Which I conceive to be the more probable, for that the sap of the oak is of an unkind tincture to most trees. But for this improvement, I would rather advise inoculation, as the ordinary elm upon the witch-hazel, for those large leaves we shall anon mention, and which are so familiar in France.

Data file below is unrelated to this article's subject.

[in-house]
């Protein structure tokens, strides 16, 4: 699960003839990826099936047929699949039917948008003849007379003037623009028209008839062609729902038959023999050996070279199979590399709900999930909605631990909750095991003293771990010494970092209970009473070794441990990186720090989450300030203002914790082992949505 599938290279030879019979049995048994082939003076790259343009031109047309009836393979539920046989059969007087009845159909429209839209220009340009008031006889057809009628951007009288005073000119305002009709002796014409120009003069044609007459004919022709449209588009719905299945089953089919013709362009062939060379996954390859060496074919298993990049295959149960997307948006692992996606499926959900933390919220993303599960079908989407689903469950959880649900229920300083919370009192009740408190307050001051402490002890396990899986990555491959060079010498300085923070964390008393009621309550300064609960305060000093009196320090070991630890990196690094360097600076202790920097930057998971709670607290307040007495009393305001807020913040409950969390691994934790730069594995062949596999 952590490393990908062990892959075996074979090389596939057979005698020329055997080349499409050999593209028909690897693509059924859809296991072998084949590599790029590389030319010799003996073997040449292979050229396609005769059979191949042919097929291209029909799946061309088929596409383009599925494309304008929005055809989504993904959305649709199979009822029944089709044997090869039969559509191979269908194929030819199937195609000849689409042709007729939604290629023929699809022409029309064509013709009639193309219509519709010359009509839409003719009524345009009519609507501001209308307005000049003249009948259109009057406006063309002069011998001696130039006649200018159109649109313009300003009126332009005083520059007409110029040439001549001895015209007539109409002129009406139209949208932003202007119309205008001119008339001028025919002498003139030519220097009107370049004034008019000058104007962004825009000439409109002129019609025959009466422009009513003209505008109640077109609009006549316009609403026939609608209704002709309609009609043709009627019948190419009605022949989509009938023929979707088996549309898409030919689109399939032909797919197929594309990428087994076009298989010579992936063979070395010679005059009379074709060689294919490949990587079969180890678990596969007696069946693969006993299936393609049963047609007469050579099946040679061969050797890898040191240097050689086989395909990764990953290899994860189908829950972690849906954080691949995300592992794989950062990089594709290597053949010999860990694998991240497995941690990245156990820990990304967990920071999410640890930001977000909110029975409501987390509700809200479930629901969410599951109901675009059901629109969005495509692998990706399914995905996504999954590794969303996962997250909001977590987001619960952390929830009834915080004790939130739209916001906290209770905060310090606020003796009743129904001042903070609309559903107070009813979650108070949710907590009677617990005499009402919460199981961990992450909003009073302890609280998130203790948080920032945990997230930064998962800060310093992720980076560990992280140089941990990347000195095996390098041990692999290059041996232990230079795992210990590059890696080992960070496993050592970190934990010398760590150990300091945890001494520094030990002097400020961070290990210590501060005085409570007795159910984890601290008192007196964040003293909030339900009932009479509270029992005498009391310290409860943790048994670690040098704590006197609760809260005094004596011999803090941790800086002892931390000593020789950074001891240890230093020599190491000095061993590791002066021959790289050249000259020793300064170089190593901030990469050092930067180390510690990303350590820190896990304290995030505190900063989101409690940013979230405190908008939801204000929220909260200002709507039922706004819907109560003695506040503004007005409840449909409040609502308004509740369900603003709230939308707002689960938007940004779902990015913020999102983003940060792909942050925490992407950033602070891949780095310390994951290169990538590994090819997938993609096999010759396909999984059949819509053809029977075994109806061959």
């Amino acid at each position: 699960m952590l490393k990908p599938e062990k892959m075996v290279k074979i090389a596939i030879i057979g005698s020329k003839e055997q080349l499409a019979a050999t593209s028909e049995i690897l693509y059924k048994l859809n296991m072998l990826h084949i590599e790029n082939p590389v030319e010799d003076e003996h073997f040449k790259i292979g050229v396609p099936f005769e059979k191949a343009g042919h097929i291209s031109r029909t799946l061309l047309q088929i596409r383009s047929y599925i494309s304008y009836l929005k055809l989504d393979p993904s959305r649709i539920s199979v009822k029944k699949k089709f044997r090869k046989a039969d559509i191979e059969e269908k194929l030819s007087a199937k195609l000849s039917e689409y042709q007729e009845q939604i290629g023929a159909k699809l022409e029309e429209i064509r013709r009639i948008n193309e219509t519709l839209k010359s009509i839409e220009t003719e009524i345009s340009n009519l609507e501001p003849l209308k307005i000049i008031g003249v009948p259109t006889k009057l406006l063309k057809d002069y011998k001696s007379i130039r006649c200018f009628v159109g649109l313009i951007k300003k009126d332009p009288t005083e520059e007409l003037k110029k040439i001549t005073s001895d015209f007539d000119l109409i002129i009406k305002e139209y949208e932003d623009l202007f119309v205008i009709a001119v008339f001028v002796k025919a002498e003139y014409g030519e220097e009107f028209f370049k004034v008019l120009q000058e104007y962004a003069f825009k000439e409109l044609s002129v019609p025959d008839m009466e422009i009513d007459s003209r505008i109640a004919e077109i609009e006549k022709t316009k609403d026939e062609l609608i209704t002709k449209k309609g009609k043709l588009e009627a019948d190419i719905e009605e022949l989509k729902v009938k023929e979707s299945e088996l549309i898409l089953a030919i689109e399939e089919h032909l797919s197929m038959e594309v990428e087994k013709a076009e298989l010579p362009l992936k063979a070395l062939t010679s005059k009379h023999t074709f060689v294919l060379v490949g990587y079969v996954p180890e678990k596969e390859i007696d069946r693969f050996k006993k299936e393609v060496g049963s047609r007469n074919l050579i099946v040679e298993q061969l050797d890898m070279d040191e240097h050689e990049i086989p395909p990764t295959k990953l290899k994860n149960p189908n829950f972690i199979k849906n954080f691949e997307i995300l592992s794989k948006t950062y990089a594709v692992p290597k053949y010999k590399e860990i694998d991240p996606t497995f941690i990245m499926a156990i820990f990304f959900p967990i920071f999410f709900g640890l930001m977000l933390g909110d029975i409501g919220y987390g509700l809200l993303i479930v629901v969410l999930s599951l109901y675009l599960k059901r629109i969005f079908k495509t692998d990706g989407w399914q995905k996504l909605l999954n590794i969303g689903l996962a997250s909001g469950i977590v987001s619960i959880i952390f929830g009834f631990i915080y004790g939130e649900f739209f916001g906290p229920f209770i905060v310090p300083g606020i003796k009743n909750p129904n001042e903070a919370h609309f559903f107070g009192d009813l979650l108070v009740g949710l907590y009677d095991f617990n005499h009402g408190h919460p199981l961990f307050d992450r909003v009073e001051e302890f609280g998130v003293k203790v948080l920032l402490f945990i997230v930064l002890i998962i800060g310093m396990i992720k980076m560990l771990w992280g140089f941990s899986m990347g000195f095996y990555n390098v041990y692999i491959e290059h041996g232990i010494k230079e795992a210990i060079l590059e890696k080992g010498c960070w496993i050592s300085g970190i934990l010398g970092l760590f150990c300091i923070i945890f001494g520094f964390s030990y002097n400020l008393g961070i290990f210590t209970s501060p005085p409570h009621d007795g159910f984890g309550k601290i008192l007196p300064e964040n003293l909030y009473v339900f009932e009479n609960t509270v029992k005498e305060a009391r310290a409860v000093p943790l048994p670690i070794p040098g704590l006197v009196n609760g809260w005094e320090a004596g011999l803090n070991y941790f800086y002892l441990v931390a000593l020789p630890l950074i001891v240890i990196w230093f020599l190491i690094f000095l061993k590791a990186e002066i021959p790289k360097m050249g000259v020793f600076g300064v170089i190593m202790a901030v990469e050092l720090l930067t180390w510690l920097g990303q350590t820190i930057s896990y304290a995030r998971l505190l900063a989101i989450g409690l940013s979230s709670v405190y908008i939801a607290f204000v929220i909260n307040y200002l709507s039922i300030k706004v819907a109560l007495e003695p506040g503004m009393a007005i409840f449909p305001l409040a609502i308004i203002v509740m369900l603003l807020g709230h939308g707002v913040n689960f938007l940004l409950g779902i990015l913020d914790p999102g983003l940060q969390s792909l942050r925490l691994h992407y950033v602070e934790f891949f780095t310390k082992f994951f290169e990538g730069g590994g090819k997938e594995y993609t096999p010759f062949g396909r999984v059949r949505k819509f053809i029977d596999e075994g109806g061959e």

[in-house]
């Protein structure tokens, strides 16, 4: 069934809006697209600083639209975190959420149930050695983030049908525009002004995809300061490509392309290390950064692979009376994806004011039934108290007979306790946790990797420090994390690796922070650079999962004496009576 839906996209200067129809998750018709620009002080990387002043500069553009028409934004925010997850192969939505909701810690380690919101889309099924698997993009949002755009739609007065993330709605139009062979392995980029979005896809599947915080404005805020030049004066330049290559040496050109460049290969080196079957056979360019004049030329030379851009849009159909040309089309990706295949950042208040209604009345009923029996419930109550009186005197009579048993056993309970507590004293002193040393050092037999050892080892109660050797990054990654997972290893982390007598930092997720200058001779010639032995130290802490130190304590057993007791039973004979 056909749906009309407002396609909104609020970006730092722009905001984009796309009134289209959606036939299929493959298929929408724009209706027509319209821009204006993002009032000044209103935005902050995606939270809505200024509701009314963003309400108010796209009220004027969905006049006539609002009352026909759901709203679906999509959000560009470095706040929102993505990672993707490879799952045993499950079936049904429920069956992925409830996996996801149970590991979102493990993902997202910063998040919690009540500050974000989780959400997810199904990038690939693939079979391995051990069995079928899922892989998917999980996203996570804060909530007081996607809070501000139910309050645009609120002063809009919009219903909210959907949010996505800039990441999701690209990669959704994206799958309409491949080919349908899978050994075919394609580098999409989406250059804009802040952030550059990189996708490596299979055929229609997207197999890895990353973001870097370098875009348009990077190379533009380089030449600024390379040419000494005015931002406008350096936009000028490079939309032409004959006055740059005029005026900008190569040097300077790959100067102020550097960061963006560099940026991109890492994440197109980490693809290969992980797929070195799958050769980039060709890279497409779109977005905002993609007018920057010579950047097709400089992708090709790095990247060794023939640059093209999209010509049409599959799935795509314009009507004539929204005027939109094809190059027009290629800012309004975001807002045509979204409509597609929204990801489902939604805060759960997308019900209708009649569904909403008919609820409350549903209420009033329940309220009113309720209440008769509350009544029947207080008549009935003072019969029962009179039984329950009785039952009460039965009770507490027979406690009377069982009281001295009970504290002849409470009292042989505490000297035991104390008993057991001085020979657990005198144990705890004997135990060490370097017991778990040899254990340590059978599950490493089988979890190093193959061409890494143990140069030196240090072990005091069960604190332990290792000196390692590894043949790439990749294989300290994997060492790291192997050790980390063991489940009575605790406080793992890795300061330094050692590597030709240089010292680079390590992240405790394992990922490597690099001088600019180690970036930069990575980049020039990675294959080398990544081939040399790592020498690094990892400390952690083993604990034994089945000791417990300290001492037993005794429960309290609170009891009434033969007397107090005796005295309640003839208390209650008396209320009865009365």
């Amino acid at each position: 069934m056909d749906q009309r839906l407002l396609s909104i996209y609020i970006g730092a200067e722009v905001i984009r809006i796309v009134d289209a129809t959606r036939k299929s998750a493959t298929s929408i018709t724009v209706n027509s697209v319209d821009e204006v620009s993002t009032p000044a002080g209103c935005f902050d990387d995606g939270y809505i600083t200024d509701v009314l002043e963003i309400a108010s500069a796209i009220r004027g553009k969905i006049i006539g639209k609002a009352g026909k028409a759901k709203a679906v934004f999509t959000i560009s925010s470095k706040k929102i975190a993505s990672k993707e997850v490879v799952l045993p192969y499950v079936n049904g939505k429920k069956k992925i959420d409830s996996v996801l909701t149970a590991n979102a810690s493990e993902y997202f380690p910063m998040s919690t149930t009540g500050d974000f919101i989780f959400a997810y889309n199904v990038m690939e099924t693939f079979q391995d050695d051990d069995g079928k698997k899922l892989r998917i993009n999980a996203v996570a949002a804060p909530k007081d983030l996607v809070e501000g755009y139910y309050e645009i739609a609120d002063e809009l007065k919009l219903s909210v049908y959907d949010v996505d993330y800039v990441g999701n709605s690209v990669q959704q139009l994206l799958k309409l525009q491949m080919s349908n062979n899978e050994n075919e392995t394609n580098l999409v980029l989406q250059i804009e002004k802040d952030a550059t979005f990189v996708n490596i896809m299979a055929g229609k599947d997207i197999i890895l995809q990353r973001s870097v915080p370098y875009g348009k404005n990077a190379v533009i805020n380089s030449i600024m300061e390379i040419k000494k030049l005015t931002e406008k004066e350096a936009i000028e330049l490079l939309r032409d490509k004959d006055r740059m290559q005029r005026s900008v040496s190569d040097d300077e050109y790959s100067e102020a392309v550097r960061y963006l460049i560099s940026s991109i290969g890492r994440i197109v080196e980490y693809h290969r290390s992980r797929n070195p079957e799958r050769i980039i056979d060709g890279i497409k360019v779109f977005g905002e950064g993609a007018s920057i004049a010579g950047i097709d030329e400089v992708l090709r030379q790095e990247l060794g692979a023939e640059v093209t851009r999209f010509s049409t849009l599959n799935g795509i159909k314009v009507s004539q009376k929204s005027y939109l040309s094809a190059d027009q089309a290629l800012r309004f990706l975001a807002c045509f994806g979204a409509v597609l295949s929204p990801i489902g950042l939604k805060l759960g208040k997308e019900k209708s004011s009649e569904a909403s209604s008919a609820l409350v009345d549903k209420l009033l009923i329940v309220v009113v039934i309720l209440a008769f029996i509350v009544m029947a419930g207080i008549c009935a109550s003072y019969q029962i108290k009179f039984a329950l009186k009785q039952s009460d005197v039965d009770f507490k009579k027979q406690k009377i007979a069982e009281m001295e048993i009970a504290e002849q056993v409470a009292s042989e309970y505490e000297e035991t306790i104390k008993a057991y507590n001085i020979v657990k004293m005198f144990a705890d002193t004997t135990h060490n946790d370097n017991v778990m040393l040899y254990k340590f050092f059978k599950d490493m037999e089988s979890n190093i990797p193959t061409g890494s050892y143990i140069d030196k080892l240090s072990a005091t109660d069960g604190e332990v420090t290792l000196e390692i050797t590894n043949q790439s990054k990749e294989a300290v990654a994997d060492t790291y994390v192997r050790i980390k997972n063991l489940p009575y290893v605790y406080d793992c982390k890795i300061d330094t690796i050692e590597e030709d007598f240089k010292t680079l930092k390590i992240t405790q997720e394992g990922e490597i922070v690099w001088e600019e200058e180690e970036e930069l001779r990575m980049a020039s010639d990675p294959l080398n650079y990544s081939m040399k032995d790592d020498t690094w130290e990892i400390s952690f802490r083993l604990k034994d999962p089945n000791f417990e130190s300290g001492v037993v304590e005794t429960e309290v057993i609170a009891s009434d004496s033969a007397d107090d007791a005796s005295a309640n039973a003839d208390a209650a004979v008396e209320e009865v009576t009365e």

6. That the transplanting of young oaks gains them ten years advance, some happy persons have affirmed : From this belief, if in a former impression I have desired to be excused, and produc'd my reasons for it, I shall not persist against any sober man's experience ; and therefore leave this article to their choice ; since (as the butchers phrase is) change of pasture makes fat calves ; and so transplantations of these hard-wood-trees, when young, may possibly, by an happy hand, in fit season, and other circumstances of soil, sun, and room for growth, be an improvement : But as for those who advise us to plant oaks of too great a stature, they hardly make any considerable progress in an age ; and therefore I cannot encourage it, unless the ground be extraordinarily qualify'd, or that the oak you would transplant, be not above 6 or 7 foot growth in height: Yet if any be desirous to make tryal of it, let their stems be of the smoothest and tenderest bark ; for that is ever an indication of youth, as well as the paucity of their circles, which in disbranching and cutting the head off, at five or six foot height (a thing, by the way, which the French usually spare when they transplant this tree) may (before you stir their roots) serve for the more certain guide ; and then plant them immediately, with as much earth as will adhere to them, in the place destin'd for their station ; abating only the ' tap-root, which is that down-right, and stubby part of the roots (which all trees rais'd of seeds do universally produce) and quickning some of the rest with a sharp knife (but sparing the fibrous, which are the main suckers and mouths of all trees) spread them in the foss or pit which hath been prepar'd to receive them. I say, in the foss, unless you will rather trench the whole field, which is incomparably the best ; and infinitely to be preferr'd before narrow pits and holes (as the manner is) in case you plant any number considerable, the earth being hereby made loose, easier and penetrable for the roots, about which you are to cast that mould, which (in opening of the trench) you took from the surface, and purposely laid apart ; because it is sweet, mellow, and better impregnated : But in this work, be circumspect never to inter your stem deeper than you found it standing ; for profound burying very frequently destroys a tree, though an error seldom observed : If therefore the roots be sufficiently covered to keep the body steady and erect, it is enough ; and the not minding of this trifling circumstance, does very much deceive our ordinary wood-men, as well as gardiners ; for most roots covet the air (though that of the Quercus urbano least of any) ; for like the Esculus